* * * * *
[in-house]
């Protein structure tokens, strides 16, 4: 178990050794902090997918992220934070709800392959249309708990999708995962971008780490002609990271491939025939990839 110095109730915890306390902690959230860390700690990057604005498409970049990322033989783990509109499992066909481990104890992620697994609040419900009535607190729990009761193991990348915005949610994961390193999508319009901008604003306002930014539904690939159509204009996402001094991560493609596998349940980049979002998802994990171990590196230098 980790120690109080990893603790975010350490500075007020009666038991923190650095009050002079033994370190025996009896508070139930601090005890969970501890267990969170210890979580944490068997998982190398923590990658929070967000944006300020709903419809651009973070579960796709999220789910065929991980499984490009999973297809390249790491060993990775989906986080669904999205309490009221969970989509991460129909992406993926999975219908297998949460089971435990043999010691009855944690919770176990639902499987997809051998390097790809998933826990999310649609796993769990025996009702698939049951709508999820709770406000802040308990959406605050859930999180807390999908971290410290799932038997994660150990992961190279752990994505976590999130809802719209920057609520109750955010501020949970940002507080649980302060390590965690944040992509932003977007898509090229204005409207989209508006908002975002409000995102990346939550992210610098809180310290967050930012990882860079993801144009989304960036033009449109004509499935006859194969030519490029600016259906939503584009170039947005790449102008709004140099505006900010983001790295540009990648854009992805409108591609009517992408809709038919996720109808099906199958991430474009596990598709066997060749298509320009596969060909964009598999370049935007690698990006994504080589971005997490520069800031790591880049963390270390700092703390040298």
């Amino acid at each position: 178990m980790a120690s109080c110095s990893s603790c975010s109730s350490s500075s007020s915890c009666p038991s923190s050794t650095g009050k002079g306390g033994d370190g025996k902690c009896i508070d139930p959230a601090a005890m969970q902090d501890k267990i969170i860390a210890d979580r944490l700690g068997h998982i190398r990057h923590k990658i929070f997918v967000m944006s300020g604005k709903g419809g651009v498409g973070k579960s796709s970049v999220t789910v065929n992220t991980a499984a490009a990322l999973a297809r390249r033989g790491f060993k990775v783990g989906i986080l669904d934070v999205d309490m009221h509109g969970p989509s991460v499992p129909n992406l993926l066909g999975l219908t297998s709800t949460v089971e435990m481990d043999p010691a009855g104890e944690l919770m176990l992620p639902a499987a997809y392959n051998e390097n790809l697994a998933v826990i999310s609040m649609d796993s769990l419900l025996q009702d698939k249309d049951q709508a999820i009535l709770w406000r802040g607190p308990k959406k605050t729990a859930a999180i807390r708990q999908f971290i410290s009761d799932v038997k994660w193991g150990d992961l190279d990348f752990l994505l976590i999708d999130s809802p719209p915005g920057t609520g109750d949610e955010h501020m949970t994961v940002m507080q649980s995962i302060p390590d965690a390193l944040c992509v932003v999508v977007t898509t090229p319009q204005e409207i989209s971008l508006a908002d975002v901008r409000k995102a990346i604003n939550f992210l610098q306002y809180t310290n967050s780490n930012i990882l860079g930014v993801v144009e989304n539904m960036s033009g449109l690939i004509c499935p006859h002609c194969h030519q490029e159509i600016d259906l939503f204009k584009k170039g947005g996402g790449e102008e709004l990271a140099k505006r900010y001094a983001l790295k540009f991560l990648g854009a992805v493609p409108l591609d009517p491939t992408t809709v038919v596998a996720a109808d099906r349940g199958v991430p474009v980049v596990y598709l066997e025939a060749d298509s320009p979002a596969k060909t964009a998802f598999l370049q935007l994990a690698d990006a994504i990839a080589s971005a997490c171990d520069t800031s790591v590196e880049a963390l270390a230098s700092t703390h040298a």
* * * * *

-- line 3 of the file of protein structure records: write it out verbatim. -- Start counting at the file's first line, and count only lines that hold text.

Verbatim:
């Amino acid at each position: 178990m980790a120690s109080c110095s990893s603790c975010s109730s350490s500075s007020s915890c009666p038991s923190s050794t650095g009050k002079g306390g033994d370190g025996k902690c009896i508070d139930p959230a601090a005890m969970q902090d501890k267990i969170i860390a210890d979580r944490l700690g068997h998982i190398r990057h923590k990658i929070f997918v967000m944006s300020g604005k709903g419809g651009v498409g973070k579960s796709s970049v999220t789910v065929n992220t991980a499984a490009a990322l999973a297809r390249r033989g790491f060993k990775v783990g989906i986080l669904d934070v999205d309490m009221h509109g969970p989509s991460v499992p129909n992406l993926l066909g999975l219908t297998s709800t949460v089971e435990m481990d043999p010691a009855g104890e944690l919770m176990l992620p639902a499987a997809y392959n051998e390097n790809l697994a998933v826990i999310s609040m649609d796993s769990l419900l025996q009702d698939k249309d049951q709508a999820i009535l709770w406000r802040g607190p308990k959406k605050t729990a859930a999180i807390r708990q999908f971290i410290s009761d799932v038997k994660w193991g150990d992961l190279d990348f752990l994505l976590i999708d999130s809802p719209p915005g920057t609520g109750d949610e955010h501020m949970t994961v940002m507080q649980s995962i302060p390590d965690a390193l944040c992509v932003v999508v977007t898509t090229p319009q204005e409207i989209s971008l508006a908002d975002v901008r409000k995102a990346i604003n939550f992210l610098q306002y809180t310290n967050s780490n930012i990882l860079g930014v993801v144009e989304n539904m960036s033009g449109l690939i004509c499935p006859h002609c194969h030519q490029e159509i600016d259906l939503f204009k584009k170039g947005g996402g790449e102008e709004l990271a140099k505006r900010y001094a983001l790295k540009f991560l990648g854009a992805v493609p409108l591609d009517p491939t992408t809709v038919v596998a996720a109808d099906r349940g199958v991430p474009v980049v596990y598709l066997e025939a060749d298509s320009p979002a596969k060909t964009a998802f598999l370049q935007l994990a690698d990006a994504i990839a080589s971005a997490c171990d520069t800031s790591v590196e880049a963390l270390a230098s700092t703390h040298a």